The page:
The Sanskrit word Nada in the Hindu faith or tradition translates ¬as “sound”, “tone”, or “vibration”. The Vedas, meaning “wisdom” or “knowledge” are the oldest texts of Hinduism. They began as an oral tradition that was passed down through generations before finally being written in Vedic Sanskrit between 1500 and 500 BCE. Nada-Veda-Yoga is deeply rooted in Indian Culture. Mantras, which are a sub-division in the Vedas, are chanted during daily worship, rituals, ceremonies, and sacrifices. Vedic chants as sound principles bring amazing results, both in terms of the text and tones handed down through millennia. The three-note practice with Vedic texts as mediation to anchor the tones in the body is energising and powerful. The workshop will focus on using the voice to produce the sound of the principal word ‘Aum’ (Om) in the Vedas followed by the three tonal positions to chant the Mantras. The Mantra covered in this workshop will be a Shanti Mantra. Shanti Mantras are Hindu prayers for peace which are recited at the beginning or end of religious rituals and discourses.
Divyanand Caird is a London-based Indian Classical Musician of the Carnatic Music genre specialising in performance and teaching of the Saraswati Vina (South Indian Lute). He has been part of Brhaddhvani (‘Big Sound’ or ‘Universe of Sound’), a premier world music and research institute based in Chennai, South India. Divyanand has extensively toured with his teacher, Dr. Karaikudi S. Subramanian, to North America and Europe for performances and workshops. In 2017, he founded Brhaddhvani Global Centre for Music, a registered UK charity which promotes the Karaikudi Vina Tradition and Dr. Subramanian’s pioneering teaching methodology COMET. He is also a resident artist at PRSSV Institute of Performing Arts and Heritage, one of the UK’s premier institutions propagating World Music and Dance.
Spirituals are at the very heart of Gospel music. Created by African American slaves, they are songs expressing a deep faith in God and describing the relentless hardship of slavery. They were originally an oral tradition performed by either one or several slaves whilst at work, establishing the familiar call and response tradition as a cornerstone of all gospel music. In this workshop we’ll be learning two of the most important and influential spirituals ever composed, Wade in the Water and Swing Low, Sweet Chariot. In the process we’ll explore the original version of each song and the art of call and response, as well as more modern harmonised choral arrangements.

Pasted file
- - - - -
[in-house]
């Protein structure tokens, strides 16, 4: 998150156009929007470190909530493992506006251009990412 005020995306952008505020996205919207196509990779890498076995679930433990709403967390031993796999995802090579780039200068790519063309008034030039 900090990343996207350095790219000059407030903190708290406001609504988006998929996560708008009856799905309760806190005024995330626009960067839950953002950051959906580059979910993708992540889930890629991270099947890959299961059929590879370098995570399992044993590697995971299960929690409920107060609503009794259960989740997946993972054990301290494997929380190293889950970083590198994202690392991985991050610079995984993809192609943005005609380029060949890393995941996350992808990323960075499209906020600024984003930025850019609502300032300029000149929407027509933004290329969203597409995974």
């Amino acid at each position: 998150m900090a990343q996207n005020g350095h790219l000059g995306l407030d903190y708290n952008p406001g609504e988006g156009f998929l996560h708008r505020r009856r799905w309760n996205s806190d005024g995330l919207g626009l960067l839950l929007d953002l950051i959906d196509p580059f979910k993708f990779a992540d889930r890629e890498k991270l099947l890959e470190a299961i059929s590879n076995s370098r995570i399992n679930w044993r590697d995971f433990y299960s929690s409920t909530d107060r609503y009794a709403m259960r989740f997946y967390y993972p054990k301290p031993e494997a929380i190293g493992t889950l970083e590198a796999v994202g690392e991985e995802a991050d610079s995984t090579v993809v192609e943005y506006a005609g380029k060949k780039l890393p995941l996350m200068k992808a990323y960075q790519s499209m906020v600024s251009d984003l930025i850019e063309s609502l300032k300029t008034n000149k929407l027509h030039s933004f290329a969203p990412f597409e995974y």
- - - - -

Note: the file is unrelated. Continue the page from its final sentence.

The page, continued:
Matt Bain graduated from Oxford University with a first-class degree in music and a Master’s in musicology. As a violinist he performs worldwide, including with the BBC Concert Orchestra and the London Philharmonic Orchestra, alongside classical and contemporary artists. He also leads a small jazz/soul group, IMC (Independent Musicians Collective). He is Head Musical Director of the London International Gospel Choir.
Niggunim are the age-old Jewish “songs without words”. Usually, the term refers to religious songs and tunes that are sung by groups or sometimes soloists. It is a form of singing tunes often without any lyrics or words, although sounds like “bim-bim-bam” or “Ay-ay-yay!” are often used. Niggunim form a part of Jewish worship that enables the singer (either solo or in groups) to bring about a change in consciousness. This change in consciousness is known as “Dveykes”, or “union with (cleaving to) God”. This state of ecstasy is attained by singing the melody for anything up to one hour, when a state of trance and bliss is reached. A revival of interest in Jewish music was sparked as part of Hasidism. The Baal Shem Tov, founder of Hasidism (Ukraine, 1700-), spoke of dvevkes niggunim as “songs that transcend syllables and sound.” Using niggunim, the participants will be invited to tap into deeply enlightening and powerful sources of energy present within themselves. Using improvisational techniques within the niggunim, each individual will find a way to express themselves through their own musical language.
Polina Shepherd was born in Siberia and grew up in a home where songs were regularly sung at the family table. Now an internationally renowned singer, she brings the songs of the Steppes and the Shtetl up to date with passion and haunting soul. Her singing, though based on traditional forms, cuts a sound deeply rooted in east European Jewish and Russian folk. Growing up in Tatarstan also placed her close to Islamic ornamentation and timbre, which can be heard in her unique vocal style and four-octave range. Whilst living in Kazan (capital of Tatarstan, Central Russia) and studying at the State Academy, Polina joined Russia′s first klezmer band after Perestroika. She soon became the principal Yiddish choir leader of the former Soviet Union. She moved to the UK in 2003. Her latest and most ambitious project is 150 voices, a recorded collaboration between Polina, the lead singer of the Grammy Award-winning Klezmatics, Lorin Sklamberg, and choirs in the UK and the USA. Her choir work is united under the umbrella of The Polina Shepherd Vocal Experience and covers many aspects of vocal music from large scale choirs to smaller chamber groups. She has been choir leader of the Award Winning Russian choir of Brighton and Hove since 2007, the London Yiddish Choir and London Russian Choir since 2013, and the Brighton & Hove Yiddish choir since 2015. Polina also works as an educator, leading workshops internationally.